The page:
The bombing on a crowded market in part of northern Yemen held by Huthi rebels killed a total of 51 people, according to the Red Cross.
Fifty-six children were also among the 79 people wounded in the August 9 strike on Saada province, a stronghold of the Iran-backed Huthis bordering Saudi Arabia.
The incident sparked a wave of international anger and calls by the United Nations Security Council for a “credible and transparent” investigation.
Coalition spokesman Mansour al-Mansour said a coalition probe had found that errors were made prior to the strike, and called for those responsible to be “punished”.
He told a press conference in Riyadh that “an order had been given not to target the bus, which was among civilians, but the order arrived late”.
Another error was that “the target did not pose an immediate threat and that targeting the bus in a residential area was unjustified at that time,” he said.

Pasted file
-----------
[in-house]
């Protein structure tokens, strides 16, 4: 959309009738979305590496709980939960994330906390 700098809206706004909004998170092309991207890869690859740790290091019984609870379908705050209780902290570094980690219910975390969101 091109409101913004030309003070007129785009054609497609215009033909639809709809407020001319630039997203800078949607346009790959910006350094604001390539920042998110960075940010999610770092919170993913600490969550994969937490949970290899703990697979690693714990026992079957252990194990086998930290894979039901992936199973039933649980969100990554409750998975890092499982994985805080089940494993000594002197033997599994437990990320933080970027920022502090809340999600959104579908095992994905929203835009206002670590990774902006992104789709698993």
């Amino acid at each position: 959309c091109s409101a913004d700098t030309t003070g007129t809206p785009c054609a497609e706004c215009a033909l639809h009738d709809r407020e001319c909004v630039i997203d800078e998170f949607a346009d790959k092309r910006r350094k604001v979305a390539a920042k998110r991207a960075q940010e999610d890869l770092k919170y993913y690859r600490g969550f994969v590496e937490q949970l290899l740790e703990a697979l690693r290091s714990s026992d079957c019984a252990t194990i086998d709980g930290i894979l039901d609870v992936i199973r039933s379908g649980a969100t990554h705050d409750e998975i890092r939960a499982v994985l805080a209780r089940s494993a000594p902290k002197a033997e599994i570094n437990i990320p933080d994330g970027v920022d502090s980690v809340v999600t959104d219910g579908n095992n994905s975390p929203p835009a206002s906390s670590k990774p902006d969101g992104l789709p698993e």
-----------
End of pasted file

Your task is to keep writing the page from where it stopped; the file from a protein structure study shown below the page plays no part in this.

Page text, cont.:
The coalition had claimed to have targeted a bus carrying rebels.
Mansour repeated Saturday that the bus had been “transporting Huthi leaders” according to information from intelligence services.
But Mansour admitted the strike had “caused collateral damage”.
The coalition has been accused of committing numerous blunders in Yemen.
It has recognised some of them, but regularly accuses Huthis of hiding among civilians or using them as human shields.
The Saudi-led coalition intervened in Yemen in March 2015 after the Huthis ousted President Abedrabbo Mansour Hadi’s government from the capital Sanaa and seized swathes of the country.